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Public Charge: Frequently Asked Questions and Resource Links


Frequently Asked Questions: Public Charge Rule

August 2019

The U.S. Department of Homeland Security has finalized a rule which makes it easier to deny an immigrant’s application to enter the United States, obtain a visa, or adjust their immigration status (i.e., obtain a Green Card) on the grounds that they are likely to become a ’’public charge." The public charge rule, which takes effect on October 15, 2019, has the potential to spread fear and confusion among immigrant communities who may wish to access public assistance. It has also prompted questions among county staff and other service providers who administer benefits. This document addresses common questions related to the rule and provides information about data privacy protections for people enrolled in programs administered by the Minnesota Department of Human Services.

What is a "public charge?" 

If an immigrant a pp lies to enter the United States, obtain a visa, or adjust their immigration status, immigration officials determine whether the applicant uses or is likely to use certain public benefits. Currently, the use of cash assistance programs (like Supplemental Security Income or Temporary Assistance for Needy Families) and publicly-funded long-term care are considered in a public charge determination. If the applicant uses or is likely to use these benefits, they may be considered a public charge. 

What does the rule change? 

The Department of Homeland Security’s rule expands the list of benefits to be considered when determining whether an applicant may be considered a public charge. These include the use of certain non-emergency Medicaid benefits, Supplemental Nutrition Assistance Program (SNAP) benefits, and some public housing benefits. The rule is not retroactive and does not negatively consider any newly listed benefits that are used before October 15, 2019. Receipt of benefits for more than 12 months in a 36-month period will be considered a "heavily weighted negative factor." Using multiple benefits in one month can shorten this timeframe (for example, using three benefits in one month can count as three months of used benefits). The rule also requires the consideration of other specific factors such as income, age, and health status in public charge determinations.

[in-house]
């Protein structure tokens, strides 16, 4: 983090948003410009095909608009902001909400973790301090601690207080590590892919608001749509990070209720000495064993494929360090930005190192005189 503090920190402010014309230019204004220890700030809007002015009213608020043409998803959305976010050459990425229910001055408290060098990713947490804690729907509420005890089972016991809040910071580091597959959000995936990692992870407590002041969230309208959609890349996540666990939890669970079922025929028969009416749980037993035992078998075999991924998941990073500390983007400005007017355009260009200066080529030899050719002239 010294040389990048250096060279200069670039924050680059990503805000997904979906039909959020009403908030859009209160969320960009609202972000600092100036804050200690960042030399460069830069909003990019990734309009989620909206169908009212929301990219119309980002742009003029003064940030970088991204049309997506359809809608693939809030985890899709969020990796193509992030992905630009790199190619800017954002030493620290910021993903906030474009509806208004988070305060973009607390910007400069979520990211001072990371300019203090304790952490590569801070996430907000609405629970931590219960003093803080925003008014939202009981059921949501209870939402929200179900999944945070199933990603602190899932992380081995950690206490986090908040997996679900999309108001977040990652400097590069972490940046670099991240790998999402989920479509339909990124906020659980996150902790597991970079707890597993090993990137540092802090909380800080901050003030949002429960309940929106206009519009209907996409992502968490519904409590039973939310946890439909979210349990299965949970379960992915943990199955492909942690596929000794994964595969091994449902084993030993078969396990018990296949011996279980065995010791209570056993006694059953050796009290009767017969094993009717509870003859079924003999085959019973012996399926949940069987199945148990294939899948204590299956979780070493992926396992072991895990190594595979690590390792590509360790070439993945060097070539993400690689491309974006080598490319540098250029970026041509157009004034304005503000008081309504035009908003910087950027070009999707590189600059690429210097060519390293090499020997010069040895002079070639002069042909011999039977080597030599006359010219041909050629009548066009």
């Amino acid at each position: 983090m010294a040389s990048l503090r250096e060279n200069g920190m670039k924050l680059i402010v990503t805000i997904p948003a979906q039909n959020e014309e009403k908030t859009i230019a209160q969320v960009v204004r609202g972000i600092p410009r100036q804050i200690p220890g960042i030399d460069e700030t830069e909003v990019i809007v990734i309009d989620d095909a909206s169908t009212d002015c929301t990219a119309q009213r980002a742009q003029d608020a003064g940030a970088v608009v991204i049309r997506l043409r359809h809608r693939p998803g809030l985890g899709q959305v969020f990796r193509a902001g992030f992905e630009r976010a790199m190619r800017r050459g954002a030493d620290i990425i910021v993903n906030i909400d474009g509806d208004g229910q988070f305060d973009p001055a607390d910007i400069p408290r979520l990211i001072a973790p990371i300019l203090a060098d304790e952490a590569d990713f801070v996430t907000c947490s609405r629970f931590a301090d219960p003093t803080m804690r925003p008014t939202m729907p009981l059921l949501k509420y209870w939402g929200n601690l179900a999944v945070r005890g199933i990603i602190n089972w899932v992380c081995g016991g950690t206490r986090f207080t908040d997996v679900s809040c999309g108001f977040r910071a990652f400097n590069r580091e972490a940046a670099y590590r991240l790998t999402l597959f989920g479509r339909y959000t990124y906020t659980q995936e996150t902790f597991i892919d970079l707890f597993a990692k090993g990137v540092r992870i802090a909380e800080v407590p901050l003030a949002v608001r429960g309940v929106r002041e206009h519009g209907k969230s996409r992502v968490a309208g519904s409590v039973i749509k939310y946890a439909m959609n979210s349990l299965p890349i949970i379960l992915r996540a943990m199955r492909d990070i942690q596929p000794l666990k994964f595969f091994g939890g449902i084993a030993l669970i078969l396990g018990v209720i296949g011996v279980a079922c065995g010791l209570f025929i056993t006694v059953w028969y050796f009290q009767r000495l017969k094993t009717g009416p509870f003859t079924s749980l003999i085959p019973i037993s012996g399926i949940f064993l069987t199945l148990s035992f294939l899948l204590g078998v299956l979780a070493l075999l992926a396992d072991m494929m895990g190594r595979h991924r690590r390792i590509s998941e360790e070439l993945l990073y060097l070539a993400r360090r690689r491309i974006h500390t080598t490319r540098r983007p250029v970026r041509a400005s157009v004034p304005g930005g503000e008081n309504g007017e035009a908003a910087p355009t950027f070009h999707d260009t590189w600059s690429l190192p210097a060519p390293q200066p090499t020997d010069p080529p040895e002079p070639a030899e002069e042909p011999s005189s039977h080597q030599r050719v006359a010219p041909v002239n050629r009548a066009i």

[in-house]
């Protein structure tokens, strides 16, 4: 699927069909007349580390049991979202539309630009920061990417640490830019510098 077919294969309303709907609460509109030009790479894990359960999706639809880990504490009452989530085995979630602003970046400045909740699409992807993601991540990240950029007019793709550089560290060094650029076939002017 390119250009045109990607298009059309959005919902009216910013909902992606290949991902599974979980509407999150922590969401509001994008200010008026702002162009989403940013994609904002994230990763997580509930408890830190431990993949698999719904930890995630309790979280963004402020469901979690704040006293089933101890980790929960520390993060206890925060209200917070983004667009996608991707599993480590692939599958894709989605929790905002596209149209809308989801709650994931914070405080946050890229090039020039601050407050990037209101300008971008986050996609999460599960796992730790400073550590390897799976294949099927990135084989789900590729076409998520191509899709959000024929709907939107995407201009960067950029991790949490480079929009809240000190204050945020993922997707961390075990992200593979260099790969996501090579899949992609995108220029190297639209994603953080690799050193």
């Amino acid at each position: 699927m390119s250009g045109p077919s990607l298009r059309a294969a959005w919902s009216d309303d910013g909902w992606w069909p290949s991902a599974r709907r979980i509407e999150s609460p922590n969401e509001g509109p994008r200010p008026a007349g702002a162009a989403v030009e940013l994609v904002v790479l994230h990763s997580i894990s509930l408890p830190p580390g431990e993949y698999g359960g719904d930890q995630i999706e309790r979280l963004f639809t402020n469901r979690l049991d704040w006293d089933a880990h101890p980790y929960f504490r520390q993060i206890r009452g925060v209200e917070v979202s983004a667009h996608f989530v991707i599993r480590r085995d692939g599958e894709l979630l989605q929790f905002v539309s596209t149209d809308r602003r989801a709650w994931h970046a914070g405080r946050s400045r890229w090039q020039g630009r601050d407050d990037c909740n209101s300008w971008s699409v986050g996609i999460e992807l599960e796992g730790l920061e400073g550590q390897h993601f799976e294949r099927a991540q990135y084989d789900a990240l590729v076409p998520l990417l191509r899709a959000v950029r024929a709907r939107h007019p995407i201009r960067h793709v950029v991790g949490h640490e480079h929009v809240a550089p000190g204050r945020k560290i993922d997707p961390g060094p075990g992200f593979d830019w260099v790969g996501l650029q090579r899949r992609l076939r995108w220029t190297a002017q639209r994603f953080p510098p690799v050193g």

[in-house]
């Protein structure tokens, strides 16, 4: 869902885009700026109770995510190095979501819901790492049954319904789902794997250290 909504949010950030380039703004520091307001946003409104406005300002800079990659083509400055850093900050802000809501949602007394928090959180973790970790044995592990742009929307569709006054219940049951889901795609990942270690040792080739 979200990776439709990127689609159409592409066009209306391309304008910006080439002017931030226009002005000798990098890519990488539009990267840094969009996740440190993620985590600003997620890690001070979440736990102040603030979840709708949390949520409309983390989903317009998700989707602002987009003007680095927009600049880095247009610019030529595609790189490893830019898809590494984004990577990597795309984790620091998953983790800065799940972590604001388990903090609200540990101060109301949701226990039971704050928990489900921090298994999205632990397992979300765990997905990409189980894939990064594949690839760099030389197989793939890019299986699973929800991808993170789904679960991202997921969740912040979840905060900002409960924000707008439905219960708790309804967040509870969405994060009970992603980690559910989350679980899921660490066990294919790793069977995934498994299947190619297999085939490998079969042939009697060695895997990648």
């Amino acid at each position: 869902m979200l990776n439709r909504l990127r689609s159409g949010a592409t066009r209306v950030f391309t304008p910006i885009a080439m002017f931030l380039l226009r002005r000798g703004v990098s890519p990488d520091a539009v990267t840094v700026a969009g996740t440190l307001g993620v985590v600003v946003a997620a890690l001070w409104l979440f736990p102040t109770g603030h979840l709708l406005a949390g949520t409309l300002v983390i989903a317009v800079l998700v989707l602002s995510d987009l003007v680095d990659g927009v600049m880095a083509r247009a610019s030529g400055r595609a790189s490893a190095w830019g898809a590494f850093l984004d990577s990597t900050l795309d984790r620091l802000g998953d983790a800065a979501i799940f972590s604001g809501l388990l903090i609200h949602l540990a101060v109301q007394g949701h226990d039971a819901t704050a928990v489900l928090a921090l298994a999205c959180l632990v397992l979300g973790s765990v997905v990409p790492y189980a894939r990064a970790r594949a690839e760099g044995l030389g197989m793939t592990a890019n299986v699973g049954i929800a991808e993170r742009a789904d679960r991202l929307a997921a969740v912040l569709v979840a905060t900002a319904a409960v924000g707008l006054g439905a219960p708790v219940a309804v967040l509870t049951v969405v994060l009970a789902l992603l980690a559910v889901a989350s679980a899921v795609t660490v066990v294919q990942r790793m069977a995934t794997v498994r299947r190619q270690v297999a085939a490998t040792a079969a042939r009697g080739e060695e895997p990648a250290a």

What if family members receive benefits? 

Under the rule, only benefits received by the individual applying for admission or a change of their immigration status are taken into account. Benefits received by other family members, such as citizen children, are not considered a "negative factor."

Which immigrants will NOT be affected by the rule?

  •  The rule does not apply to lawful permanent residents when they apply to become a U.S. citizen.
  • The rule does not apply to lawful permanent residents who are renewing their Green Cards.
  • The rule does not apply to refugees, asylees, immigrants from certain countries, humanitarian parolees, victims of human trafficking, certain victims of criminal activity, special immigrant juveniles, individuals applying for or renewing Temporary Protected Status (TPS), and some other “humanitarian" groups.
  • Although non-citizens who are members of the U.S. armed forces, serving in active duty, or serving in any of the Ready Reserve components are still subject to a modified public charge determination, their use of benefits will not negatively count against them.

Which healthcare benefits will NOT be considered under the rule?

  • Medicaid accessed by immigrants under age 21 and pregnant women;
  • Certain emergency Medicaid benefits;
  • MinnesotaCare;
  • The Children’s Health Insurance Program {CHIP); and
  • Advanced Premium Tax Credits (i.e., subsidies through MNsure) . (Although Advance Premium Tax Credit applications are not directly included ln the finalized rule, they could require a Medicaid screening which may need to be reported or explained by the applicant.)

State and federal laws protect the privacy of people who access public benefits.

Federal and state laws protect the privacy of individuals who apply for or receive public benefits. Information about applicants and beneficiaries can only be used for administering benefits and cannot be shared for the enforcement of immigration laws. County and tribal workers should not share information about an individual’s immigration status or use of benefits. If you receive a request to do so, please contact your supervisor. 

How can I address questions and concerns?

If someone you serve has questions about how this rule could affect immigration status or benefits, they can contact a Legal Aid office at 1-800-292-4150 from 9:00am to 4:00pm or an immigration attorney.

For information regarding non-citizens public charge, click here to be directed to the Minnesota Department of Human Services website with more information. 

For additional resources or information on public charge, check out the MNPrairie "Resources" page with a set of links for "Immigration and/or legal services"

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